Turtle Bunbury

Writer and Historian

Random Quote
Random Date

Published Works


The Irish Pub, Turtle Bunbury & James Fennell (Thames & Hudson, 2008)



Navan, Co. Meath

With a license dating to 1884, Bermingham’s is the oldest existing pub in Navan. It is also the only bar of its type in Meath’s county town, built for a descendent of Robert de Bermingham, one of the warriors who accompanied Strongbow to Ireland during the momentous Anglo-Norman invasion. Patrick Bermingham was born in Dublin and apprenticed in the city’s Broadstone Bar. In 1884, he moved north to Navan and purchased the two-room grocery bar, returning to Dublin every week to collect fresh Guinness kegs from St James’s Gate. The bar’s interior, a Victorian treat, made his pub one of the most popular places in town during the glory days when Navan’s ‘Great Leinster Fair’, held every November 14th, was amongst the greatest agricultural shows in Europe. Navan was still a major centre of industry when Patrick opened his pub, with flax, flour, paper and oatmeal mills running the length of the River Boyne.

Patrick Bermingham did not long survive the opening of his new enterprise, passing away at the age of 35. For the next sixty years, his spinster sister, Jane Bermingham, ran the bar. Patrick’s name remains above the bar today, proudly gilded on the exterior, framed by stone walls, wrought iron rails and dark oak panelling.

In 1917, Jane effectively adopted a 5-year-old cousin, John Marmion whose father was a veteran of the Boer War. John grew up in the pub, working behind the grocery counter from an early age. Upon Jane’s death in 1948, he succeeded to the business.

A glass-fronted snug unfurls to the immediate left of the entrance. Three steps beyond stands the original grocery counter with the box drawers rising up the walls. Blink twice and you might see the ghost of a brown sugar bag float down from the top shelf. To the right is a small open plan space, where the wine cellar is kept in a glass fronted cabinet. Along the walls are a sketch of Ludlow Street from 1985 and a photograph of John Marmion, clad in the white grocer’s coat he sported for over sixty years until his death in 1985. His widow Margaret (nee Kerley) and son Michael own and manage the pub today.

The bar runs along the left side with the old grocery counter at one end. Surmounted on a wooden partition, a weather vane in the shape of a mounted horse leaps through the air, recalling a golden age, not so long ago, when the Navan and Fairyhouse Races were so popular that both racetracks had their own railway stations. Michael Marmion maintains a personal interest in the horses, riding out for local trainers on a regular basis. The railway link with Dublin arrived in the 1850s and departed a century later, although somehow the GAA manage to revive it for a weekend every time the Meath footballers make it into the All-Ireland finals in Croke Park.

The ceiling is dominated by a riot of handsome brass pipes striding overhead. Although they look convincingly Victorian, Michael actually installed these in 1999 as part of a system to convert the nicotine-scented air into a pure, revitalizing breeze. Acoustic sessions take place in the back room, beneath a giant poster of a Guinness Extra Stout label ‘Bottled by P. Bermingham’. A series of rare advertisements are reflected in an enamel mirror - Cairness Drogheda Ales, Pimm’s Double Ales (‘Does You Double Good’) and Bovril Biscuits. A shelf of ceramic pots and jars rolls over a simple fireplace, stacked with logs in summer months.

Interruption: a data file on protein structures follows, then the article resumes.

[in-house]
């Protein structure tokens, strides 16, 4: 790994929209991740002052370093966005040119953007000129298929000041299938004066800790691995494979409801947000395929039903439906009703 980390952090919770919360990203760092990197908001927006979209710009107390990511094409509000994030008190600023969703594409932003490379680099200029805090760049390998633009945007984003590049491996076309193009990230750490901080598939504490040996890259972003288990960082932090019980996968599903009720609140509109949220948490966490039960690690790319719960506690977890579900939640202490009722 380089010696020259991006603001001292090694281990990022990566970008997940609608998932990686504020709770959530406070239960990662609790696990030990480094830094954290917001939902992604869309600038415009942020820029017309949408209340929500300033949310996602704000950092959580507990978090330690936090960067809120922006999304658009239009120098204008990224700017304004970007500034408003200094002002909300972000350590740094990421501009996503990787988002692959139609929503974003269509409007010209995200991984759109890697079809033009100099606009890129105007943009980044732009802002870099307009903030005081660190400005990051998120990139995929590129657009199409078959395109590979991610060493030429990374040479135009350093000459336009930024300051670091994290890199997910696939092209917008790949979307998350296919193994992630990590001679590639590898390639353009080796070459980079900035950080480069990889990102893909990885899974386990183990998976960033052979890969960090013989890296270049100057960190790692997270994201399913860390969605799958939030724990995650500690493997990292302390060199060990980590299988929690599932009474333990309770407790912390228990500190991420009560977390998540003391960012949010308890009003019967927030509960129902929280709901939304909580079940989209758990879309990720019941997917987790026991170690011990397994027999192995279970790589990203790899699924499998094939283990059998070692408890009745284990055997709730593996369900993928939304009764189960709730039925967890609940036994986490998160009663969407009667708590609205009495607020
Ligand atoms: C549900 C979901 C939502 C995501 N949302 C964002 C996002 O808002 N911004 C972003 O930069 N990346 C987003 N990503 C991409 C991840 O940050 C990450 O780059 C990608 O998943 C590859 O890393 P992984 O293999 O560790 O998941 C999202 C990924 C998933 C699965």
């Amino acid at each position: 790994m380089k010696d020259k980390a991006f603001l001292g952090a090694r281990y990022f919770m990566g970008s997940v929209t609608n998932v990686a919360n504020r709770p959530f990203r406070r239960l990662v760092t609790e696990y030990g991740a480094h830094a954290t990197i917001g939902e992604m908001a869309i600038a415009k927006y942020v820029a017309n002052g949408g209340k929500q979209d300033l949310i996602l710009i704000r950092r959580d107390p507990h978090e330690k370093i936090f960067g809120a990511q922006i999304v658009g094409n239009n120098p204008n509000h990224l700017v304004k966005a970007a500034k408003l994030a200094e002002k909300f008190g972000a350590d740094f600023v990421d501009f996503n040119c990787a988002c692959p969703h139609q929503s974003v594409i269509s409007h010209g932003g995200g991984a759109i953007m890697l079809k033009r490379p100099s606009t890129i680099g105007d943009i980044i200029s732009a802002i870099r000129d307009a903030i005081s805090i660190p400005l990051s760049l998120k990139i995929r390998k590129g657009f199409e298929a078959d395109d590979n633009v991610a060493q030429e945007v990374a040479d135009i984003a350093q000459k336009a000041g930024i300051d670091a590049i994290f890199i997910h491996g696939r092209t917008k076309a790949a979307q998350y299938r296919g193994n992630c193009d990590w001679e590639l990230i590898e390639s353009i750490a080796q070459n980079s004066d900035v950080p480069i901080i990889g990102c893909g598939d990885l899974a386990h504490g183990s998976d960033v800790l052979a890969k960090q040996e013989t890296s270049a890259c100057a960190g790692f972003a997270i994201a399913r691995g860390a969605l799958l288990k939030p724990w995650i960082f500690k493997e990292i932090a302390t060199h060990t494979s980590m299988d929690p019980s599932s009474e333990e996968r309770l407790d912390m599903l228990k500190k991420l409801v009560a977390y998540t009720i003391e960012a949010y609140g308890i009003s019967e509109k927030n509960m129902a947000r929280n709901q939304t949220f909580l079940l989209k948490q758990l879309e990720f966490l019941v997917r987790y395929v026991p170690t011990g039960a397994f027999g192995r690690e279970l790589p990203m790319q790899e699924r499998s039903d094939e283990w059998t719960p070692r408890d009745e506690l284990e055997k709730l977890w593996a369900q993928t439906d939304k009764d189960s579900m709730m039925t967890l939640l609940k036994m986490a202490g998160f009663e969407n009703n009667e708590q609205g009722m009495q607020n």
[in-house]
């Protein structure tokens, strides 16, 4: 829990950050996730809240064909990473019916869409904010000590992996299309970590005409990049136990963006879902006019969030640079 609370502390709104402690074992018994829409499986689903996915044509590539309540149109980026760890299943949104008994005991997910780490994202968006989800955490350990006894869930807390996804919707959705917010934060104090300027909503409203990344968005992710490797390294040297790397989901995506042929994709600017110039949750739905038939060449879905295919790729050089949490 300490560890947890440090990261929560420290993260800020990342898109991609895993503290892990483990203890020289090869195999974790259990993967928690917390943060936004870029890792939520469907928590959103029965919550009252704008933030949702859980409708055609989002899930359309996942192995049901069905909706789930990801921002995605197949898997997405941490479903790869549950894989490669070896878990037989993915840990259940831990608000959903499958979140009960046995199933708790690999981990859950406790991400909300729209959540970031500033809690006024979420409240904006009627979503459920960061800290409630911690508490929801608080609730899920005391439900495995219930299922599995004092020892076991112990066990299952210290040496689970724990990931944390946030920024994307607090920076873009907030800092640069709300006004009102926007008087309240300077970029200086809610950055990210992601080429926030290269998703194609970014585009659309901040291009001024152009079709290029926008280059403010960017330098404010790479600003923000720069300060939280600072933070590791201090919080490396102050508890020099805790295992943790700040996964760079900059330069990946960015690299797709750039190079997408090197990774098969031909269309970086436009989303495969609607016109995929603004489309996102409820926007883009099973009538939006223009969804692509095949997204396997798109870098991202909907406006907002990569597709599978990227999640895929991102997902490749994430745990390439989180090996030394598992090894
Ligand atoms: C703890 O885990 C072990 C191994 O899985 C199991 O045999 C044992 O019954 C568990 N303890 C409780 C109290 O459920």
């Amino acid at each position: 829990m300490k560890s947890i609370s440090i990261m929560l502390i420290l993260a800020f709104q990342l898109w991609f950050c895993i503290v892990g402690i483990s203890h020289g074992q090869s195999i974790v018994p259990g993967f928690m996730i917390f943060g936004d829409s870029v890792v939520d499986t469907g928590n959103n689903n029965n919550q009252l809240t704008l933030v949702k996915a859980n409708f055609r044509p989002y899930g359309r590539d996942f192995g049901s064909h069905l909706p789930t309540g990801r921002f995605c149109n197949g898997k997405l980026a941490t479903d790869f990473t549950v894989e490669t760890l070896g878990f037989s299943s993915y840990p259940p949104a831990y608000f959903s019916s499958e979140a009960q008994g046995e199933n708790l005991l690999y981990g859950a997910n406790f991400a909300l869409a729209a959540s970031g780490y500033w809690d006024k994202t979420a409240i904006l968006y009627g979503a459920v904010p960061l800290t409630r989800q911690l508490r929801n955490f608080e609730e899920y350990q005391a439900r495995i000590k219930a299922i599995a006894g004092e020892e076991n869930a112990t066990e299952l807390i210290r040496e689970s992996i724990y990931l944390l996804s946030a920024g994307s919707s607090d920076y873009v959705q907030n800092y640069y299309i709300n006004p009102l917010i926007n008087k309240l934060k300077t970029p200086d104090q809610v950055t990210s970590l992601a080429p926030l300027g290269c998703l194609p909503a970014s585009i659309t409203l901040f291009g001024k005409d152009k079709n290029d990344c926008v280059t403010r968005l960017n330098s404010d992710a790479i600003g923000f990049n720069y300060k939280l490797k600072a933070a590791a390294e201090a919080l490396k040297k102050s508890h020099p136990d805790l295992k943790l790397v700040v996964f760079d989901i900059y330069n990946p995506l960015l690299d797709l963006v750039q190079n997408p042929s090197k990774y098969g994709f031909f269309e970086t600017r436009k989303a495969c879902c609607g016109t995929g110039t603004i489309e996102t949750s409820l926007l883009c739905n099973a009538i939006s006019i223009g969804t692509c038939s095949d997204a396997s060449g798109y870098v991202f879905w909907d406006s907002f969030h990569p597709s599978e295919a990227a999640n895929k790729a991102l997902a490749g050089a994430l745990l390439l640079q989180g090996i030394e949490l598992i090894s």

A poster for Watters Whiskey Pot Stills stands alongside oil lamps, kettles and three handsome clocks ticking patiently against the back wall. The oldest of these clocks dates to 1829, the year in which Ireland’s beleaguered Catholic majority finally won the right to vote. Within a few months of the act of Catholic Emancipation, a child was born and he was called Patrick Bermingham. Although educated in Navan, this was a different Patrick Bermingham to the eponymous publican. This Patrick was a latter day Irish-Australian apostle who came to prominence in the late 1850s when, along with two fellow Irish Catholics, he attempted to depose the English Catholic hierarchy in Australia. To achieve his aims, Patrick was wont to give extensive lectures in Italy and Ireland about how the vast infant colony down under was being run to the ground by useless English bishops and that good solid Irish bishops should be sent to the rescue without delay. Whether or not his accusations were just, Patrick was dismissed from Australia in 1867.

Patrick Bermingham, the Australian apostle, is one of the names you might hear in Bermingham’s pub today. Another Catholic of relevance was the recently beatified Blessed Columba Marmion, aka Joseph Aloysius Marmion, a kinsman of the present owner. Columba was 28-years-old when he abandoned his role as chaplain to a women’s prison in Dublin and entered the Benedictine abbey at Maredsous in Belgium. Boasting an exceptional intellect, Columba was elected Abbot of Maredsous in 1909 and, over the next 15 years, established the abbey as one of the great focal points for spiritual thinking in Europe. Maredsous was also famous worldwide for its excellent beer and pungent orange cheese, and perhaps some of that spirit permeated through the Marmion bloodline when John took the helm.

The Marmions open their pub from 5 o’clock every evening. ‘Pubs are not the goldmines they once were, but if we get twenty people here, then the place is buzzing’, says Michael. ‘This place hasn’t changed in a long time’ says old timer Conor Walsh. ‘Everyone knows everyone else, so its very friendly. You never have a row here. It’s a good pub, the best in town’.



1. The Concept.
2. On the Road.
3. The Chosen Pubs.
4. Conclusions.
5. Personal Qualifications.

6. A History of the Irish Pub
7. Acknowledgments.

8. Media Coverage.

9. Bibliography.
10. Places to Stay.

Up arrowOther Titles